In an age where social media has more immediate influence than industry recognition, why do the Oscars still matter? Because they're a bellwether of what Hollywood values. The annual Academy Awards — the American film industry's highest honor for aesthetic and technical achievement in movies — are a solid predictor of what the film world wants to recognize and emulate. And recently, the Oscars have also become a social battleground, as questions of diversity have surrounded the nomination process and the winners. The Verge follows what's important about the Oscars on a social and cultural level, looking at how present conversations around the awards are helping shape the future of entertainment.
As a video person myself, I absolutely love seeing screenshots of Adobe Premiere timelines from major movies. For one, it’s weirdly mesmerizing, and two... sometimes it makes me feel better about my own organized mess.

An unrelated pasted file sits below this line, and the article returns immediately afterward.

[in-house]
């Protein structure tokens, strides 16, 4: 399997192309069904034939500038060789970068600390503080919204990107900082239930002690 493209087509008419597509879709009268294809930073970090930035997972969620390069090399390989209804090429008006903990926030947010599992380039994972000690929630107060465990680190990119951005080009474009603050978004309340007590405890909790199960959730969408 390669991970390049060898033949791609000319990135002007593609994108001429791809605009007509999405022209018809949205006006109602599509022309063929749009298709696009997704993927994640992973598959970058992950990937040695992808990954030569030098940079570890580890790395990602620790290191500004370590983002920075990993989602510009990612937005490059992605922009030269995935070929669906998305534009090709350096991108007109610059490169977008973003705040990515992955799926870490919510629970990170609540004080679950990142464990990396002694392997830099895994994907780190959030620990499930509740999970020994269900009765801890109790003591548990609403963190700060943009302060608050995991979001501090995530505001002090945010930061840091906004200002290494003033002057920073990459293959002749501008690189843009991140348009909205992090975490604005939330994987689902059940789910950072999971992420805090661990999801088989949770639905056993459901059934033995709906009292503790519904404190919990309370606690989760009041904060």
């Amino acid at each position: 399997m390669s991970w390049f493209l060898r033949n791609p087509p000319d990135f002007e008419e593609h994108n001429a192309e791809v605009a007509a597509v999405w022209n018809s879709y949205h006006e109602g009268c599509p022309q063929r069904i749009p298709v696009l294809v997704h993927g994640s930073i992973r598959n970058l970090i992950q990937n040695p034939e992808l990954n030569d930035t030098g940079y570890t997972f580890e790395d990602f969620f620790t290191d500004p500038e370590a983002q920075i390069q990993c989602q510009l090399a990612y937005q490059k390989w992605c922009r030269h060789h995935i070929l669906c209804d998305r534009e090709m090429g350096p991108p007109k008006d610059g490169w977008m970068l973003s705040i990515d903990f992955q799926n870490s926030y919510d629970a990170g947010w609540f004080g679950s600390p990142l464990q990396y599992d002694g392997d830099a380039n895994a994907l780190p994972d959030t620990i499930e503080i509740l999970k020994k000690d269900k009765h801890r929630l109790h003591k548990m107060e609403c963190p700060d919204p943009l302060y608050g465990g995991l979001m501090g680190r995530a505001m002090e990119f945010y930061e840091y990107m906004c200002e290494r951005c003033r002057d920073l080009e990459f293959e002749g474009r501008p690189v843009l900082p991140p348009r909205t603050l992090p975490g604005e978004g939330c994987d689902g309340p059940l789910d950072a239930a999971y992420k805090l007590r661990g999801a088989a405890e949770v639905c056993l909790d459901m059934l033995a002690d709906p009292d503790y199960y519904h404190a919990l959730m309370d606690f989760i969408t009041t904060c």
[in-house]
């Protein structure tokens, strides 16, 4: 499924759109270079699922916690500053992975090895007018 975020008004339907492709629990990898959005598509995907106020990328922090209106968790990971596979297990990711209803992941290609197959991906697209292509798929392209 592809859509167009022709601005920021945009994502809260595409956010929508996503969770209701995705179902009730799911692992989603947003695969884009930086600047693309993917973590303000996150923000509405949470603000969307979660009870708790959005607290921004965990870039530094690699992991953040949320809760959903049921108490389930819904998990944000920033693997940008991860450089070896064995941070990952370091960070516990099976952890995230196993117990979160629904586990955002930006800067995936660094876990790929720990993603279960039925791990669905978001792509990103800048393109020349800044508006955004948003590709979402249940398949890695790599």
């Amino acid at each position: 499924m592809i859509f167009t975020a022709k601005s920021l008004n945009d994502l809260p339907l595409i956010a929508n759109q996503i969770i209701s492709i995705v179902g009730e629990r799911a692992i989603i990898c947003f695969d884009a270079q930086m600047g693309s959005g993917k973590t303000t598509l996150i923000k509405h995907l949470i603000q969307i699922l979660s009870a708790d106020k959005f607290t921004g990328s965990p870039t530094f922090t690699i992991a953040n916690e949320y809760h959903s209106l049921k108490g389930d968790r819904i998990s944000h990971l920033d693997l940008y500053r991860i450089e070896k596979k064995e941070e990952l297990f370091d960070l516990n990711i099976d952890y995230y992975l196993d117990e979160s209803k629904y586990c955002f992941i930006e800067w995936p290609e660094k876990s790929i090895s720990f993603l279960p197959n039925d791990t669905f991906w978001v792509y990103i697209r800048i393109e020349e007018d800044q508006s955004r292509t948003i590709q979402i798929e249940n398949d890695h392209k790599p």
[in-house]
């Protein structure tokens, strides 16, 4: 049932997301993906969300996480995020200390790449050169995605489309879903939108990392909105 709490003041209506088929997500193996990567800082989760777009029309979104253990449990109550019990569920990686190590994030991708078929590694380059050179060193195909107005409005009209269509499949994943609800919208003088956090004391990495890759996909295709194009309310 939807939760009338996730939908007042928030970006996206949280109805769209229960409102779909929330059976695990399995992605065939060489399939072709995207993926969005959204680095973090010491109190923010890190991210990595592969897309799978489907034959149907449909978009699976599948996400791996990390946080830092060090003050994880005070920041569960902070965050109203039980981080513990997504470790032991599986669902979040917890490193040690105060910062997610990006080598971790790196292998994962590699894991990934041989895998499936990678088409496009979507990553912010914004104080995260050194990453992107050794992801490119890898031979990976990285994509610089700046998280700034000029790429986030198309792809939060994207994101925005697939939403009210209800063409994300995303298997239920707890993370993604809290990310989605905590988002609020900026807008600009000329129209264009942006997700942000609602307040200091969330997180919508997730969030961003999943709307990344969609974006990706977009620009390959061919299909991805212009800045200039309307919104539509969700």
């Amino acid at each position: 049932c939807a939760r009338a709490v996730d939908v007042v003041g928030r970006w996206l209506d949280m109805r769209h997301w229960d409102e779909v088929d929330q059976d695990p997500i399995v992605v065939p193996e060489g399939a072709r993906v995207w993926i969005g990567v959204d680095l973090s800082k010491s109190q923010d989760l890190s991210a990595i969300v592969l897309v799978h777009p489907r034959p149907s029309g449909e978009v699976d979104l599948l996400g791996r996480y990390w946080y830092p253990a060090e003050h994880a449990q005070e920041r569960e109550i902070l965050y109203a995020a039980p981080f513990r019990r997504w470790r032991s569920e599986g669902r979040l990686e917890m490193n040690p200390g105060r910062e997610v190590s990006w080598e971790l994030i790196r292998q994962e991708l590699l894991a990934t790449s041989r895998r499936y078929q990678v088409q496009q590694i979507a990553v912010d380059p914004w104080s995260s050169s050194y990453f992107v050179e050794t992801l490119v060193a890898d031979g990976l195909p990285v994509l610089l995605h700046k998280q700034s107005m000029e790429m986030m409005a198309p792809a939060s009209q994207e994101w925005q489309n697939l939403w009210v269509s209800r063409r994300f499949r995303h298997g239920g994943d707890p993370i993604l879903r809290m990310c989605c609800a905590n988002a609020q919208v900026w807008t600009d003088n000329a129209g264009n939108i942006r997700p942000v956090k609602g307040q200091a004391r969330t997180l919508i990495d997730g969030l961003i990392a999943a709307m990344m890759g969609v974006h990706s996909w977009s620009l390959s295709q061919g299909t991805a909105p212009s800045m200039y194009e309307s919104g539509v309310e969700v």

Here’s a short snippet where Paul Rogers, the editor of Everything Everywhere All At Once, talks about his workflow. (Also, be sure to check the replies to that tweet to see some other examples.)
Everything Everywhere All At Once and All Quiet on the Western Front cleaned up very nicely at an Oscars that felt like a return to simpler times.
Best Supporting Actress nominee Stephanie Hsu might not have won at this year’s Oscars for her performance in Everything Everywhere All At Once. But she, and David Byrne, and David Byrne’s pair of hot dog fingers absolutely brought the house down with their performance of ‘This Is a Life.’